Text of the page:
How lunch can fuel your company culture

Food and drink expert Carol Raithatha discusses how what you give your staff to eat reflects what you think of them.

by Carol Raithatha
Last Updated: 12 Oct 2018

The French gastronome Jean Anthelme Brillat-Savarin said, ‘Tell me what you eat, and I will tell you what you are.’ As such, aligning food and drink policy with mission and values can help to create authenticity in the modern workplace, as well as motivating employees.  

Does the food fit your culture?

Free or subsidised food and drink is a benefit, but does it match your brand, mission, and values? All elements of the organisational culture and demographic of the workforce should be considered. These include formality of the workplace, diversity, age and gender of employees, as well as key issues within the CSR agenda.

For example, in July this year one of the co-founders of WeWork announced that, for environmental reasons, meat will no longer be served at company events.

When it comes to setting the tone, trending cuisines such as Hawaiian and Mexican, as well as vegetarian and vegan offerings, can add to the ‘finger on the pulse’ credentials of a company.

Eating to live

Providing tasty, affordable, customisable and healthy options helps employees into good habits and provides reassurance that management really does care. According to Adrian Evans, Food Transformation Director for Sodexo’s Corporate Services, ‘The new generation of workers are very discerning and they generally take their health and wellbeing seriously and expect to be looked after in their workplace.’

Healthy food, and the perception of what is healthy, can vary. So, exploring what diners want is key. London-focused corporate catering firm Vacherin makes sure to employ catering staff who engage with diners. The company has also developed a customer app that provides information about menus and allergens and can ask for feedback and suggestions. It’s important to help those eating make appropriate choices and this is achieved by using branding and imagery that categorises food as for example energising, superfoods, food & mood, or well-balanced.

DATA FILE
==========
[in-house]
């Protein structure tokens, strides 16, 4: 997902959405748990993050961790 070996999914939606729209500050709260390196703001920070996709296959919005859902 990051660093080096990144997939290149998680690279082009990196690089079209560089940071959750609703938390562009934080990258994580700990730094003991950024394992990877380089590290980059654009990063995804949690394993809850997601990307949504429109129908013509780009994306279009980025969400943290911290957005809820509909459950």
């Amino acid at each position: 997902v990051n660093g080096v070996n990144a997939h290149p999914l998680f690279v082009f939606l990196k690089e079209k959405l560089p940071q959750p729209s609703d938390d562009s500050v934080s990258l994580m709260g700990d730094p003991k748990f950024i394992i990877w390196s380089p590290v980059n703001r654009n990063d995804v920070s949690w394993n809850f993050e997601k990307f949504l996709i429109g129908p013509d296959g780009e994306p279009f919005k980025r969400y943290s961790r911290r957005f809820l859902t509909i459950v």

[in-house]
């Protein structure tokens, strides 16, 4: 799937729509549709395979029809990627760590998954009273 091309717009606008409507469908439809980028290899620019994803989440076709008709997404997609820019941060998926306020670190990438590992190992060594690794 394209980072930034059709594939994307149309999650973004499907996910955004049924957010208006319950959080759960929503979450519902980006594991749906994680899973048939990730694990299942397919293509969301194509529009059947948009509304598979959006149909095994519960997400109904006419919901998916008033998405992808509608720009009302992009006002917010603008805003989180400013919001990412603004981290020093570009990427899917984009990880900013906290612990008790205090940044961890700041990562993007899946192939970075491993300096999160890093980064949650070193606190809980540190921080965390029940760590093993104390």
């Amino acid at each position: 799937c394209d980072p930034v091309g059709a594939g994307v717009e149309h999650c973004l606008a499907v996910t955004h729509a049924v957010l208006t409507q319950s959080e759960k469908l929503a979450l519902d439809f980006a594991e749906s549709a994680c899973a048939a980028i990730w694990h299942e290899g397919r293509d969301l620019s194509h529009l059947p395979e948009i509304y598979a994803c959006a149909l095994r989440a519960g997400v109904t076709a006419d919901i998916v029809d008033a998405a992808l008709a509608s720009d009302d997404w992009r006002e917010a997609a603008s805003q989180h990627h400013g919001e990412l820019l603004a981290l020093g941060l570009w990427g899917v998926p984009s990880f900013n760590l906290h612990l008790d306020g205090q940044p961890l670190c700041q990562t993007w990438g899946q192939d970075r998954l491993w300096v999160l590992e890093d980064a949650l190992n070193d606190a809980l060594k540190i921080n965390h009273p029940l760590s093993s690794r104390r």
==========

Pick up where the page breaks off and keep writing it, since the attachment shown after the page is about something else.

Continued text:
Optimising certain elements in the food and drink repertoire will boost employee motivation and productivity. Vacherin's commercial director Zoe Watts identifies coffee as ‘absolutely key’. She believes that coffee provided can be a ‘real perk’ and must rival that of the high-quality independent coffee shops, as well as being tailored to the company itself.

Let the sunshine in: where you eat

Food and drink can be at the heart of interaction and socialisation throughout the day, so physical spaces should reflect this. US company Café Services considers a focus on employee engagement as one of the top corporate dining food service trends, explaining that the office cafeteria is often now the hub of the organisation and is designed to invite people in and encourage mingling. Modern touches like floor-to-ceiling glass walls and high-top tables may feature.

Demographics can matter. Younger workers, for example, tend to graze and work more unconventional hours. According to workspace design company the Penketh Group, ‘Workcafes’ can become flexible ‘third places’ that promote collaboration, social interaction, and a sense of community by giving a feeling of being between home and work.

The work canteen of the future will be carefully appointed and use technology to nudge employees into making better food choices while having fun. For instance, the Nordic foodservice company Fazer has explored concepts such as gamifying food choices.

Take time to make time: when you eat

According to a Total Jobs study, one third of UK employees never leave their workplace after they arrive in the morning and more than half don’t take their full lunch break. It seems that people surveyed realised they should take a break but reported feeling too overwhelmed with work tasks to do so.

Peer pressure can be extreme, so managers should set an example. There is nothing more demotivating than mixed messages. It’s sad that there is often a lack of encouragement when we know that taking time in the middle of the day is likely to reduce stress, improve physical health and increase productivity.

Nurturing culture with a pinch of freedom

Although it’s important to optimise food and drink behaviours in the workplace, keep in mind there is really no such thing as a free lunch. External relations can be negatively impacted if staff are so well catered for that they never venture out. Take the case of San Francisco, where there is a proliferation of tech companies providing most of their employees’ needs under one roof. Hoping it could help the local economy, legislators there have recently proposed a ban on new employee canteens.

The core dilemma in winning stomachs, hearts and minds is how to motivate, encourage and express values without creating a Big Brother environment. Watts says, ‘We know that people want healthy options, but it’s all about giving people choice. We will never dictate what people are going to eat.’

Enforcing restrictive or unaligned policies without consultation would be a mistake: Although workplaces are not democracies, employees like to believe they all have a place set for them at the company dining table.

Carol Raithatha is the director of the food and drink research consultancy Carol Raithatha Limited.

Image credit: Pixabay/Pexels

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